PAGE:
Before we can challenge them, however, we must identify them. They’re often so automatic that we’re not even aware that we’re thinking them. They’re like a psychological reflex, a mental shortcut that reduces the amount of mental effort we have to spend in reaction to events around us. If we want to change them, to “re-wire” our brain, we must be willing to spend that extra mental effort until our automatic thoughts have been modified to something less negative and more helpful.
One way to do this is to keep a little notebook and pencil in our pocket all the time, or to have a mobile phone that allows us to quickly take some notes for later. Every time we have a strong negative feeling like anger, depression or anxiety, we write down what triggered that emotion, and describe briefly how we’re feeling at that moment. Then, when we get home later on, we can go through our notes and spend a bit of mental energy to figure out what we were thinking at the time of our negative emotion. There’s always an automatic thought that gets activated by the trigger. It may be hard at first, but eventually you’ll start getting the hang of it.
So, once we’ve managed to identify some of the negative, automatic thoughts that we have about ourselves, we can start writing them down and challenging them. Writing all this down is essential, because if we try to just do it mentally, the automatic thoughts will win. It’s their domain, and they don’t like to be challenged. If you start writing them down, it gives you the opportunity to look at them at different times, when your mood is different, and when you’re likely to get more insights into them.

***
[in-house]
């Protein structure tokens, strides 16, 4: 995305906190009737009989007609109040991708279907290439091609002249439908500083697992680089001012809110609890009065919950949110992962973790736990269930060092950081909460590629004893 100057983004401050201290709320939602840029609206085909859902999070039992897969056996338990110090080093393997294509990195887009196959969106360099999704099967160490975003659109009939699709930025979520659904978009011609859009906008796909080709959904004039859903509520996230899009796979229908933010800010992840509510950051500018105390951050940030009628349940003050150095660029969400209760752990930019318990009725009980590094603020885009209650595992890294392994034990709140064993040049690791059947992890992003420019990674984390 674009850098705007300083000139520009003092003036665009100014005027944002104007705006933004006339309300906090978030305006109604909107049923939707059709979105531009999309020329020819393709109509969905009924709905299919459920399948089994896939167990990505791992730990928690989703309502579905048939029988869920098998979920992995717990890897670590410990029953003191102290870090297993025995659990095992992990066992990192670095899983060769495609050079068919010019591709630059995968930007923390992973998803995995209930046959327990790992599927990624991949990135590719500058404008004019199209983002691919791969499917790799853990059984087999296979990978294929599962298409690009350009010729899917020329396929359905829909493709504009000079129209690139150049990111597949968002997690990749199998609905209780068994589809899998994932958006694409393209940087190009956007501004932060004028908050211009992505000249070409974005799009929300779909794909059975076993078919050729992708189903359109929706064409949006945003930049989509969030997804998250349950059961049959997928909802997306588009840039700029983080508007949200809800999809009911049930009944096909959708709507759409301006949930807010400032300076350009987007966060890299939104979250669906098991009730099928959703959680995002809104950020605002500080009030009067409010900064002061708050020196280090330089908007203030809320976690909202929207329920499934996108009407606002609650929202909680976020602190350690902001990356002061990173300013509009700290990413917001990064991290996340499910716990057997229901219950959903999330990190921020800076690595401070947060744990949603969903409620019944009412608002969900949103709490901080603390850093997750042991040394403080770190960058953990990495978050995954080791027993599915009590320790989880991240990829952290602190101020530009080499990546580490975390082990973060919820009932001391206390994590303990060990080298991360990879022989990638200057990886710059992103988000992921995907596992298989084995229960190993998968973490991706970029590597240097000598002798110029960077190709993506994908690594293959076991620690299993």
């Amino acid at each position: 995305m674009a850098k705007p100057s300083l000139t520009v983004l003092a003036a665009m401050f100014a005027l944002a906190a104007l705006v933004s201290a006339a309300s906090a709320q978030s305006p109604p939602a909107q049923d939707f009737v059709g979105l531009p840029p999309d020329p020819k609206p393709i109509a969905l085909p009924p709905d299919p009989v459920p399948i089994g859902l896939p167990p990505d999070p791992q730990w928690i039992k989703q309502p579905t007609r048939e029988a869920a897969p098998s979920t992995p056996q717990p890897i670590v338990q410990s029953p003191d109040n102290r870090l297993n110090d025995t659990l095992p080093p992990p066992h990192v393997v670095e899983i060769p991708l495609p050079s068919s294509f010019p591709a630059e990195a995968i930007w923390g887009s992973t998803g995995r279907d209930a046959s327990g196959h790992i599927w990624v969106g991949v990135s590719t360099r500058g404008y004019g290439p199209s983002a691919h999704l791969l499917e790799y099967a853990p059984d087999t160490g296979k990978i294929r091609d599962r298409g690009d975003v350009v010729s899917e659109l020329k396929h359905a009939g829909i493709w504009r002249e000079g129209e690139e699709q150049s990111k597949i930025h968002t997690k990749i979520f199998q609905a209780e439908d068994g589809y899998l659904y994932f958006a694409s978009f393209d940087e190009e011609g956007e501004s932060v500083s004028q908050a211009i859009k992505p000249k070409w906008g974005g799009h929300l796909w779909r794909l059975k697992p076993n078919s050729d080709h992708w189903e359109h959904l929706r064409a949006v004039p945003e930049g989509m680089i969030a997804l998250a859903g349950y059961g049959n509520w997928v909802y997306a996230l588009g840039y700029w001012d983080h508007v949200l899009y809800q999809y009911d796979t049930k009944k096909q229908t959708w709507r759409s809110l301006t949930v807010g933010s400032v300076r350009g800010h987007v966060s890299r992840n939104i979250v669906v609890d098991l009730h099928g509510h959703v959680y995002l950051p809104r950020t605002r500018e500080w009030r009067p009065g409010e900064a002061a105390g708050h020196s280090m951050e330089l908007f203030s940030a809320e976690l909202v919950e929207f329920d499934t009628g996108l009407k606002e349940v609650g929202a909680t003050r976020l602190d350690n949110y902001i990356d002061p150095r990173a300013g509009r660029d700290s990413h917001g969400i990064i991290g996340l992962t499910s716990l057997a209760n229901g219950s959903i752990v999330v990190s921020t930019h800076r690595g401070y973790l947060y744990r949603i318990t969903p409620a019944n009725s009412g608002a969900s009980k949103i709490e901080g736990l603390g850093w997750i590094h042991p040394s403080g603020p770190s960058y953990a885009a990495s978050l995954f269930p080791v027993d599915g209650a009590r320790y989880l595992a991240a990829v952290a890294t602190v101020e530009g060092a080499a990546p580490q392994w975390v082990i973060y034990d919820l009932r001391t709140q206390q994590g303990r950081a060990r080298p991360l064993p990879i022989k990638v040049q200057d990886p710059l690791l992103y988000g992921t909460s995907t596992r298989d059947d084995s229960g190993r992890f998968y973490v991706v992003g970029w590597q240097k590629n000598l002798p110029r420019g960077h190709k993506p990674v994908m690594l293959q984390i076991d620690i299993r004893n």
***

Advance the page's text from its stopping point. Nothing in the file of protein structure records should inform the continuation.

The truth about our worth
Thankfully, for members of the Church of Jesus Christ of Latter-Day Saints, it’s quite easy to challenge automatic negative self-talk. We have strong beliefs in the individual worth of every human being, as literal children of God. Our worth is not determined by our actions, or by the attitudes or thoughts of other people. Our worth is fixed and equal to everyone else’s.
Don’t be fooled by the vain promises of the gods of beauty, fame, pleasure and possessions. They would have you believe that your worth is determined by how devoutly you worship them, how much time and money you pour into their bottomless treasuries. The true God, our Heavenly Father, has made it clear that our worth is not determined by our actions. We are his children and he loves us, no matter what we do. We are the offspring of deity from the time we are born until we surrender our last mortal breath.
The most important belief for which we should seek confirmation is the belief that God is literally our Father, and that we are literally His children. The degree to which we believe these simple truths will determine how well we can challenge and re-program our negative self-talk.
Great difficulty resisting offers of instant pleasure or gratification, at the cost of long-term problems. My problematic foci of impulsiveness include:
Here are some things I do that are impulsive:
Check facebook 25 times a day even though there’s rarely anything interesting on it
Search Google within 5 seconds of having any question to which I don’t have a ready answer
Rapidly fill out the rest of the Sudoku board when I think I’ve got it, and invariably I mess it up!
Say a joke as soon as it comes in my head. I’ve become better at restraining myself over the years, but I still blurt them out and get rather embarrassed sometimes.
Click on an Internet link if it looks interesting
Two important features of problematic impulsive behaviours:
Lack of premeditation
A general awareness that the behaviour is harmful in the long term
Does that sound like you? Many people struggle with what they call “food addiction”, “pathological gambling” or “compulsive gaming”. When we decide to do something about it, we typically target the behaviour itself, removing triggers (e.g. stop buying junk food, uninstall games from the computer etc.), or setting goals for behaviour reduction.